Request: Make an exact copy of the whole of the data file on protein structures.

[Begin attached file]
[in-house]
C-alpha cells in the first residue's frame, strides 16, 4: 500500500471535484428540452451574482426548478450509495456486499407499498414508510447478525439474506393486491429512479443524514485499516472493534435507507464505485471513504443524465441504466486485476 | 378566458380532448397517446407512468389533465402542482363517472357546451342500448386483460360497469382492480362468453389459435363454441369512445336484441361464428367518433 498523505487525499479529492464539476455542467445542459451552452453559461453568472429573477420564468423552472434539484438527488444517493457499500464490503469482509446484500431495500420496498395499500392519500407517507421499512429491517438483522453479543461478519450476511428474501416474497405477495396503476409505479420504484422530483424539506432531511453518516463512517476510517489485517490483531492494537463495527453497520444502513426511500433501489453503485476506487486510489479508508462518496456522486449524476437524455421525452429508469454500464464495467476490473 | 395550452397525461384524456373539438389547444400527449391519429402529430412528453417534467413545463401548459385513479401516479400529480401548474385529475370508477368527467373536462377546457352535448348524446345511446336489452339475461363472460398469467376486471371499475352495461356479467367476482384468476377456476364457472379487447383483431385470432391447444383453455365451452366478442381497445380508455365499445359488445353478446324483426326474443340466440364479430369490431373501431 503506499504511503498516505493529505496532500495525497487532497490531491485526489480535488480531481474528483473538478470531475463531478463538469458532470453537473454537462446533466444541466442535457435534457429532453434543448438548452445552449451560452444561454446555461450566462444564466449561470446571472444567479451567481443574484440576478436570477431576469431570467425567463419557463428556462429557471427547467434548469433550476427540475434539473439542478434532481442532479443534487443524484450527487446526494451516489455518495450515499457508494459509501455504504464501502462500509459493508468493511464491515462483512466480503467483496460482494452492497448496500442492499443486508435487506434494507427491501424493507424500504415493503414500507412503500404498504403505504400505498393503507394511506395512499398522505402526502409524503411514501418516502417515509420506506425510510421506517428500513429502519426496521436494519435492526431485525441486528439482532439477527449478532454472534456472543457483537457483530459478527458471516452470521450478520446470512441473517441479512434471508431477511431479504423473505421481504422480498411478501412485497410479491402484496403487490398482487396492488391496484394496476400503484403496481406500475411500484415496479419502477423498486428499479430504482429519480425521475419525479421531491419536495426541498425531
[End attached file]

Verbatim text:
[in-house]
C-alpha cells in the first residue's frame, strides 16, 4: 500500500471535484428540452451574482426548478450509495456486499407499498414508510447478525439474506393486491429512479443524514485499516472493534435507507464505485471513504443524465441504466486485476 | 378566458380532448397517446407512468389533465402542482363517472357546451342500448386483460360497469382492480362468453389459435363454441369512445336484441361464428367518433 498523505487525499479529492464539476455542467445542459451552452453559461453568472429573477420564468423552472434539484438527488444517493457499500464490503469482509446484500431495500420496498395499500392519500407517507421499512429491517438483522453479543461478519450476511428474501416474497405477495396503476409505479420504484422530483424539506432531511453518516463512517476510517489485517490483531492494537463495527453497520444502513426511500433501489453503485476506487486510489479508508462518496456522486449524476437524455421525452429508469454500464464495467476490473 | 395550452397525461384524456373539438389547444400527449391519429402529430412528453417534467413545463401548459385513479401516479400529480401548474385529475370508477368527467373536462377546457352535448348524446345511446336489452339475461363472460398469467376486471371499475352495461356479467367476482384468476377456476364457472379487447383483431385470432391447444383453455365451452366478442381497445380508455365499445359488445353478446324483426326474443340466440364479430369490431373501431 503506499504511503498516505493529505496532500495525497487532497490531491485526489480535488480531481474528483473538478470531475463531478463538469458532470453537473454537462446533466444541466442535457435534457429532453434543448438548452445552449451560452444561454446555461450566462444564466449561470446571472444567479451567481443574484440576478436570477431576469431570467425567463419557463428556462429557471427547467434548469433550476427540475434539473439542478434532481442532479443534487443524484450527487446526494451516489455518495450515499457508494459509501455504504464501502462500509459493508468493511464491515462483512466480503467483496460482494452492497448496500442492499443486508435487506434494507427491501424493507424500504415493503414500507412503500404498504403505504400505498393503507394511506395512499398522505402526502409524503411514501418516502417515509420506506425510510421506517428500513429502519426496521436494519435492526431485525441486528439482532439477527449478532454472534456472543457483537457483530459478527458471516452470521450478520446470512441473517441479512434471508431477511431479504423473505421481504422480498411478501412485497410479491402484496403487490398482487396492488391496484394496476400503484403496481406500475411500484415496479419502477423498486428499479430504482429519480425521475419525479421531491419536495426541498425531